Click to search the Andrew Heiskell Braille and Talking Book Library Skip Navigation

Reader’s Den

Reader's Den: Liar, Temptress, Soldier, Spy, Week 3


Welcome to Part 3 of the Reader's Den in July. In Part 2 we showed the two women who spied for the Confederacy in Karen Abbott's book Liar, Temptress, Soldier, Spy. In this post we will show two women who spied for the Union, sometimes behind enemy lines. We will be accepting questions for the author to be posted in our wrap up at the end of the month. Please write them in the comments section!

Sarah Edmonds lg sepiaSarah Edmonds, via Wikimedia CommonsEmma Edmonds

Emma Edmonds was born in Canada as Sarah Emma Edmondson. She would change her last name after she fled her native New Brunswick to escape both a bad family situation and an arranged marriage. She became a successful bible salesman in the United States under the guise of “Frank Thompson” and enlisted in the 2nd Michigan Infantry. She participated in the First Battle of Bull Run, helping to cover retreating soldiers, and as a hospital attendant. She distinguished herself and was promoted to mail carrier and spy, going behind enemy lines disguised as slaves (male and female), and once as an Irish woman.

She broke her leg as a courier at Second Manassas (a permanent injury) and relayed messages at the Battle of Fredericksburg. She deserted the army in early 1863 after contracting malaria, as she did not want to be found out by doctors. She would return as a female nurse in 1863, working at a Washington D.C. hospital until the end of the war. In 1864 she wrote her memoir Nurse and Spy in the Union Army. She revealed herself years later, in 1886, to get her Army pension and to get her deserter status revoked. In 1897 she was the only women inducted into the Grand Army of the Republic.

Photo courtesy of Wikimedia Commons

Elizabeth Van Lew

Elizabeth Van Lew was from a prominent Richmond family, but she had Yankee roots and had been educated in the North, which made her a opponent of both slavery and secession. Van Lew received permission to visit Libby Prison, in Richmond, and through her efforts she freed prisoners of war, smuggled money and other items into the prison, and carried information out. She developed an intricate cipher system, hid messages, created safe houses, and hid escaped prisoners in a secret room in her family mansion. She snuck her servant Mary Elizabeth Bowser, an educated freed slave, into the Confederate White House under the guise of "Ellen Bond." In 1865, Van Lew supplied information about Confederate troop movements, which enabled Grant to win at Five Forks, one of the last major battles of the Civil War. When Richmond fell in 1864, she was the first one to raise the Union Flag.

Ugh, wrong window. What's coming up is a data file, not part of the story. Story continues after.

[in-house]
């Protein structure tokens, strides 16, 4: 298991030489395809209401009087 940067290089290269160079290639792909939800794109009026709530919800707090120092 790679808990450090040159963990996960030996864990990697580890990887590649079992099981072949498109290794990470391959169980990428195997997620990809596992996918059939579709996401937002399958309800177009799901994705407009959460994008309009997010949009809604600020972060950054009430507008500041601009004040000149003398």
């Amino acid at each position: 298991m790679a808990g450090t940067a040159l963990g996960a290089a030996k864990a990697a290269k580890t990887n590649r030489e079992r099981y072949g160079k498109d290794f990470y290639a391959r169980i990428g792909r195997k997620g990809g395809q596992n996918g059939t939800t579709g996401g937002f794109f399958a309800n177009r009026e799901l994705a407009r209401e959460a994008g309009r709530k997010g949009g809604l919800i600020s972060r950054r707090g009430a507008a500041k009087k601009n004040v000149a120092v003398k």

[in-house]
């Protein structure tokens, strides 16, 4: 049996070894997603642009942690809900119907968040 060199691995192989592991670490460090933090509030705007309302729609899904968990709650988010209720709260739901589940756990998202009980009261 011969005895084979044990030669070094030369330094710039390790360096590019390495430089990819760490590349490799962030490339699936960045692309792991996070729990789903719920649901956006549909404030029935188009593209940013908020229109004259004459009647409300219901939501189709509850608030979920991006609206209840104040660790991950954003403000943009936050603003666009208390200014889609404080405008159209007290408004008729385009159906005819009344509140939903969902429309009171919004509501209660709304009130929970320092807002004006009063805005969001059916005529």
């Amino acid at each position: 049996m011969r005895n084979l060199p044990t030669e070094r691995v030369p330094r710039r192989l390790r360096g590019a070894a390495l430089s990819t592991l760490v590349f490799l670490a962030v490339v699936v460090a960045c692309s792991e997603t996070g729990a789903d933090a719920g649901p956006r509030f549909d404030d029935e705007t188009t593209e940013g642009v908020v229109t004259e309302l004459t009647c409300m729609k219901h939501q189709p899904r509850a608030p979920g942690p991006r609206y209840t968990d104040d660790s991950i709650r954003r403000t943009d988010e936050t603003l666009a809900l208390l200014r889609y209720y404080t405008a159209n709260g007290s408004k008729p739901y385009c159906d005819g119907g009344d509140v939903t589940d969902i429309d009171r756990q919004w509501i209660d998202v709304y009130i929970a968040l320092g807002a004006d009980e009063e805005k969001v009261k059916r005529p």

Many could say she was one of the most important and successful spies during the Civil War, running over a dozen people in her network by 1864. One story even jokes that she could get a morning Richmond paper to the Union lines the same day it came out. Her spying and Union sympathies made her the target of Confederate officials, but she was never captured or put in prison, as they could never find any definitive proof against her. Elizabeth Van Lew became Postmaster in Richmond in 1869, and did much to modernize the postal service in that city. But, she would forever be an outcast for what she did during the war.


Patron-generated content represents the views and interpretations of the patron, not necessarily those of The New York Public Library. For more information see NYPL's Website Terms and Conditions.

Post new comment